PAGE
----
Keratosis pilaris is a skin condition that affects up to 1 in 4 adults and almost 80% of adolescents. It's characterized by rough bumps that are usually scattered along the legs, buttocks or upper arms, but other areas of the body may be involved too.
There is no cure for keratosis pilaris. Moisture therapy, exfoliation, mild soap, and some doctors may prescribe a steroid based cream to help reduce inflammation. Topical retinoids are quite effective as well. Always check with your dermatologist.
Keratosis pilaris, sometimes referred to as KP, is a skin condition that affects up to 1 in 4 adults and almost 80% of adolescents. It's characterized by rough bumps that are usually scattered along the legs, buttocks or upper arms, but other areas of the body may be involved too.
With KP, the skin usually feels bumpy with fine, flesh-colored bumps that are visible on the skin surface. In another type of keratosis pilaris, the bumps become red and inflamed and may resemble acne. The good news is this skin condition is harmless and is not a sign of underlying health problems. On the downside, it can be disfiguring, especially during bathing suit season when arms and legs are exposed for the world to see. That's why most people are motivated to find a solution for this frustrating skin problem.
Keratosis pilaris is an inherited condition that's autosomal dominant in nature, meaning if a person has one parent with KP, he or she has a 50% chance of having it as well.
People who have the gene for keratosis pilaris produce too much keratin, a protein found on the surface of skin, hair and nails. When too much of this protein is produced, it builds up around the hair follicles on the skin and forms hard plugs. These plugs have a rough, bumpy feeling similar to that of goose bumps that won't go away. If the bumps become inflamed, they develop a red color, but they're usually not painful and rarely itch except when the skin is very dry. The symptoms are usually worse in the winter months and when the humidity is low.
There's no cure for keratosis pilaris, although the symptoms usually improve with age and may disappear spontaneously. In cases where the condition persists, it can usually be controlled with the appropriate products. It's important to use these products consistently to keep KP under control.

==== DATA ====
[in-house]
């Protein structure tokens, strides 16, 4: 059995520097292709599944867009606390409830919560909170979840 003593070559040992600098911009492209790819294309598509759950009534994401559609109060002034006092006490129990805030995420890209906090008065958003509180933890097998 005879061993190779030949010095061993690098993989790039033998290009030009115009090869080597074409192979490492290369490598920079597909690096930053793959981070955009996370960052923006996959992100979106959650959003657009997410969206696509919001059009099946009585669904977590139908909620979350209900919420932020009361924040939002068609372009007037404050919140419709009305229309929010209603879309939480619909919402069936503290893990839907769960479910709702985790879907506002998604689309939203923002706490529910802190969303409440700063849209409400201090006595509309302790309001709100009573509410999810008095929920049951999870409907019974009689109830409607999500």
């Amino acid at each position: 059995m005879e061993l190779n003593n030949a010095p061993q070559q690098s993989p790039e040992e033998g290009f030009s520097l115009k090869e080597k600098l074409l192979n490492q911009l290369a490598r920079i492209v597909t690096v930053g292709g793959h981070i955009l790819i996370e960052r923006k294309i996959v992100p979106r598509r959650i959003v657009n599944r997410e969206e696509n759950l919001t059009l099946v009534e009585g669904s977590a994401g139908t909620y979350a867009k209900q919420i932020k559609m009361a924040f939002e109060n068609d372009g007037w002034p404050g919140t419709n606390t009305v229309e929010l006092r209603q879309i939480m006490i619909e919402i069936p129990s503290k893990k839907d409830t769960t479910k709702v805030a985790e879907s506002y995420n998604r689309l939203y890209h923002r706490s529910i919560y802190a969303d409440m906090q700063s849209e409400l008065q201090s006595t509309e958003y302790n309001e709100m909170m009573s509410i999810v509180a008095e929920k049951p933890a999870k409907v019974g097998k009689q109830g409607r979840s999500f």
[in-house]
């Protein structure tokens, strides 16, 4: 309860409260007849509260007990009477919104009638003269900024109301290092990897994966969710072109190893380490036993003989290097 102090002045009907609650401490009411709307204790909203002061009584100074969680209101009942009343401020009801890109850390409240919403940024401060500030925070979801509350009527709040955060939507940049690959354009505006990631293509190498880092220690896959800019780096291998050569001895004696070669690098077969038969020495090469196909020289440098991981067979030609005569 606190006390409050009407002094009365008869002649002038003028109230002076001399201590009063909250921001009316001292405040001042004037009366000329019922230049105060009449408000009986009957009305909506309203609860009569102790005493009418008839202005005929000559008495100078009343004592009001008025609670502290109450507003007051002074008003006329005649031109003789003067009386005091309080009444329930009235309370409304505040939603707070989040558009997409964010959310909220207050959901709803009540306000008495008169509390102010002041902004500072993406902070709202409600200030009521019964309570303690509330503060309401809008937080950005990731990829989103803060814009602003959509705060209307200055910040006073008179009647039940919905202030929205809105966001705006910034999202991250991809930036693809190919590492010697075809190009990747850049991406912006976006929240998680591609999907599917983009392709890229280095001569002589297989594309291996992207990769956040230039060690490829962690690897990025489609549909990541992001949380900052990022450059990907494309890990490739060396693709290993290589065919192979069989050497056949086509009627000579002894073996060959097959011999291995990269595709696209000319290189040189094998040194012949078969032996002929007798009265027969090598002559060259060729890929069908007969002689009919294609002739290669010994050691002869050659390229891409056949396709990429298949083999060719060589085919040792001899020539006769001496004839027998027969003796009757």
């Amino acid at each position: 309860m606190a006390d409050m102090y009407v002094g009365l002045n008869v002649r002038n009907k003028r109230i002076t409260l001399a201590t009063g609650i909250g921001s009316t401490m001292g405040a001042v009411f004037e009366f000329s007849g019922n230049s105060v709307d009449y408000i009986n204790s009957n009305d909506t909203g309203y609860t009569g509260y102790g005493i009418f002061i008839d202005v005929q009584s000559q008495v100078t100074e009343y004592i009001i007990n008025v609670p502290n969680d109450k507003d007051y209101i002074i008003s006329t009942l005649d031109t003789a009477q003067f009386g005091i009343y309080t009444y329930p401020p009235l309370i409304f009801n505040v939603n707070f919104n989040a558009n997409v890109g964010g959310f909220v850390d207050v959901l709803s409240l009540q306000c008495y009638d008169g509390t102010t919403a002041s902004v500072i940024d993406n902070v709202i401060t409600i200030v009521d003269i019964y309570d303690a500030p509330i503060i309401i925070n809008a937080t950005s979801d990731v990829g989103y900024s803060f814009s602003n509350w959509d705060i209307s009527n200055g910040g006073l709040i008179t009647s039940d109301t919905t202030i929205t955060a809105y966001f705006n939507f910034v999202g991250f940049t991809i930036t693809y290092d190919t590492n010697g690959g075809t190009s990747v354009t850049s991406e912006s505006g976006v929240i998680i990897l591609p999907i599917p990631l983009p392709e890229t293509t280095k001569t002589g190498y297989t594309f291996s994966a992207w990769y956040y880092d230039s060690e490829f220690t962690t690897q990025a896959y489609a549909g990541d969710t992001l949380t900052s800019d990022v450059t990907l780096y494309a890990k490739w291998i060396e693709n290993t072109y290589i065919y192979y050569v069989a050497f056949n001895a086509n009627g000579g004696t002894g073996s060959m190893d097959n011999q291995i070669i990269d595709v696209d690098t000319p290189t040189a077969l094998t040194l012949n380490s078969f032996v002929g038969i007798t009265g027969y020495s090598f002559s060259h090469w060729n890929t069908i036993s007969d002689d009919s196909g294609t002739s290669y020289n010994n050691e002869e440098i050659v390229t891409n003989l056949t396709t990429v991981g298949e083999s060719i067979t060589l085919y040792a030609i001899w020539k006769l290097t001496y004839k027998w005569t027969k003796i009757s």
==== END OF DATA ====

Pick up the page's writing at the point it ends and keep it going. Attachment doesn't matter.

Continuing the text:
Keratosis pilaris can be successfully treated at home in most cases using the right skin care products. It's important to keep areas affected by KP well-moisturized since the symptoms worsen when skin becomes too dry. Running a humidifier, especially during the winter months, helps to add moisture to the air and keeps skin from drying out. Always use a mild soap for cleansing, and apply moisture two to three times a day to soften the areas roughened by KP. It's a good idea to use an exfoliating sponge when cleansing to gently smooth away the excess keratin that causes the skin surface to feel bumpy.
Products that contain alpha-hydroxy acids such as lactic acid or glycolic acid exfoliate the surface of the skin, which helps to improve the symptoms of keratosis pilaris. Products containing urea and salicylic acid have a similar effect. They promote shedding of the outer surface of the skin called the stratum corneum so that excess cells and keratin don't build up as easily.
Most cases of KP respond to moisture therapy, gentle manual exfoliation and chemical exfoliating treatments that contain glycolic, lactic or salicylic acid. In cases where the bumps are red or inflamed, some doctors will prescribe a steroid based cream to use for a short period of time in order to help reduce the inflammation. Topical retinoids may also be effective for treating keratosis pilaris, although some people can't tolerate them because of side effects such as redness and peeling.
Regular exfoliation to increase shedding of the outer skin layers helps to improve skin texture and roughness. Moisturizers help to soften the skin. Using this combination of products consistently can improve the look and feel of skin with keratosis pilaris, which means you'll be proud to show your skin again when summer comes along.